As mentioned, most Sherlock Holmes stories are in the public domain, and the character has been reinvented time and time again. However, the creators have still encountered some legal issues while adapting these stories and using the character over the years. For example, in 2020, Arthur Conan Doyle Estate sued Netflix over “Enola Holmes,” claiming that the version of Sherlock Holmes used in the film was still their intellectual property because the character was portrayed in a warm and positive light.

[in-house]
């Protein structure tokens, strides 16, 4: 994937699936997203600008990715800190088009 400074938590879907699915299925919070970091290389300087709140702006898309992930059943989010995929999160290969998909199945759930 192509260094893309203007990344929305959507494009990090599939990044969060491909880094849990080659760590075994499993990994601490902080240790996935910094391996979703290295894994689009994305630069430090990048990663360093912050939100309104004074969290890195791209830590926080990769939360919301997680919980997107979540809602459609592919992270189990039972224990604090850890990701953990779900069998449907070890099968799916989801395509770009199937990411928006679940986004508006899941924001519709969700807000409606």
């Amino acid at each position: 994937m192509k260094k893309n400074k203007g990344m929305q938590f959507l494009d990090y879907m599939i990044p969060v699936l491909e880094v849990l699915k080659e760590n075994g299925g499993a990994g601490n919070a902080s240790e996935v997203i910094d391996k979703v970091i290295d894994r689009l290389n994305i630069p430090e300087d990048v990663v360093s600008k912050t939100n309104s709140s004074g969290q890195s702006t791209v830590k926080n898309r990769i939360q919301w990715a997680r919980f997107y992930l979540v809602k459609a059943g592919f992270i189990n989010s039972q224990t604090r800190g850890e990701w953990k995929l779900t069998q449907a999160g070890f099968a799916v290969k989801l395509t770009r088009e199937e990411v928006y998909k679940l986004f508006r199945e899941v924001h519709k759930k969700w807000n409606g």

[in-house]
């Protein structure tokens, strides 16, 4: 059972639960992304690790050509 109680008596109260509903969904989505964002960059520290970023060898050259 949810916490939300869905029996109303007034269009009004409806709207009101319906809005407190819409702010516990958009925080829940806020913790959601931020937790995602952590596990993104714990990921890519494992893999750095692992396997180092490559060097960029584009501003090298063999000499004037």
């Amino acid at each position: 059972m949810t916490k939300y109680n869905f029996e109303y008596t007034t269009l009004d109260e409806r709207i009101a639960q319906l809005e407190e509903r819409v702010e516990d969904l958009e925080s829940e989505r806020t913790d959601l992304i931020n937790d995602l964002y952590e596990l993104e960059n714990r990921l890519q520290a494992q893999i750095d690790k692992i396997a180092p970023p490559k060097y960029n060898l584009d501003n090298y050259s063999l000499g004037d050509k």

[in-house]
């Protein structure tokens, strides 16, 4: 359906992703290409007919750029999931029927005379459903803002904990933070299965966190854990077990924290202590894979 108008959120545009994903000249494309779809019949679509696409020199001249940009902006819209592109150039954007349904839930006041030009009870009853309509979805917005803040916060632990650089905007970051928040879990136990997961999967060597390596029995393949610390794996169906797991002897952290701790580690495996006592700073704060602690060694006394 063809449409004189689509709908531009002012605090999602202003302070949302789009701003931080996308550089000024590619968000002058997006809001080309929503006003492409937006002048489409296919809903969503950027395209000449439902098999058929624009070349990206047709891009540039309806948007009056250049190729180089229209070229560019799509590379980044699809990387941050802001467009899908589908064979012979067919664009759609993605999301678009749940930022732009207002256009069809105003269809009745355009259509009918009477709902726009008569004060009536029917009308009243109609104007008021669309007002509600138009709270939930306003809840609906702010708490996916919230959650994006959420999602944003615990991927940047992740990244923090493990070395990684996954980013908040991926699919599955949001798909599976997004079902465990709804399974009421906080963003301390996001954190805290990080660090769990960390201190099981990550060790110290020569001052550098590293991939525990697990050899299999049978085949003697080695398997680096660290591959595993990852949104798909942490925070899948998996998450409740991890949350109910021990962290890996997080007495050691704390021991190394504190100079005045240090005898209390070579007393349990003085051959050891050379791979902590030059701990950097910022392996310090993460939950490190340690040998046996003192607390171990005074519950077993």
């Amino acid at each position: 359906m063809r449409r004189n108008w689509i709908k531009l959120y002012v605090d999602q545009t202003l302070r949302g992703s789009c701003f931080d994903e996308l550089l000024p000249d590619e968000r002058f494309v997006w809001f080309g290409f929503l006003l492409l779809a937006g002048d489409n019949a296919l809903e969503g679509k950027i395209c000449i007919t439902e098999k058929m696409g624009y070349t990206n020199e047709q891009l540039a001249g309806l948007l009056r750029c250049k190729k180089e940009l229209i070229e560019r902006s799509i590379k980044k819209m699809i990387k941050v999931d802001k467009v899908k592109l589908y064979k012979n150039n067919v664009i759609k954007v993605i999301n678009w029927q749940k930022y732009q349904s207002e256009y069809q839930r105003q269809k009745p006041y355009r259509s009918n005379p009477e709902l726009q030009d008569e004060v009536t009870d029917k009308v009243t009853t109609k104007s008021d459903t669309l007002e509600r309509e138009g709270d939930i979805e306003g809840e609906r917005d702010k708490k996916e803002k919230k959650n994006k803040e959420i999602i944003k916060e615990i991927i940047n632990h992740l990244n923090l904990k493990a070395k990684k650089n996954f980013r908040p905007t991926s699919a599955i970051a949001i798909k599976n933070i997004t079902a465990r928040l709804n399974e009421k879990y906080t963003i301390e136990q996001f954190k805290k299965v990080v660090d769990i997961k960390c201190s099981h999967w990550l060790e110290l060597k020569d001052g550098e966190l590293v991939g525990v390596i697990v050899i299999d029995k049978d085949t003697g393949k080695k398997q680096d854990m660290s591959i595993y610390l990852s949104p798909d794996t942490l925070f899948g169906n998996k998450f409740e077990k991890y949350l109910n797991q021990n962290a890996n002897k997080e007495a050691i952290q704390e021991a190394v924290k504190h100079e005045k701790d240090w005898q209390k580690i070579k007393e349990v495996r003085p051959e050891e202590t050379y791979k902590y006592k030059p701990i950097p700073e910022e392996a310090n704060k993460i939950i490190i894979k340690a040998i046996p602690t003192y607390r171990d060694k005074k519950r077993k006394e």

Essentially, the Conan Doyle Estate argued that the “Enola Holmes” version of the character was based on one that was not in the public domain at the time. The Case Book of Sherlock Holmes consists of Doyle’s final stories about the detective, and they portray the detective as a warmer and healthier character – just like the Netflix adaptation. The case was eventually settled out of court, but it still revealed some complicated legal issues surrounding the property.
Now that The Case Book of Sherlock Holmes has entered the public domain, every Sherlock Holmes story and iteration of the character is free to use.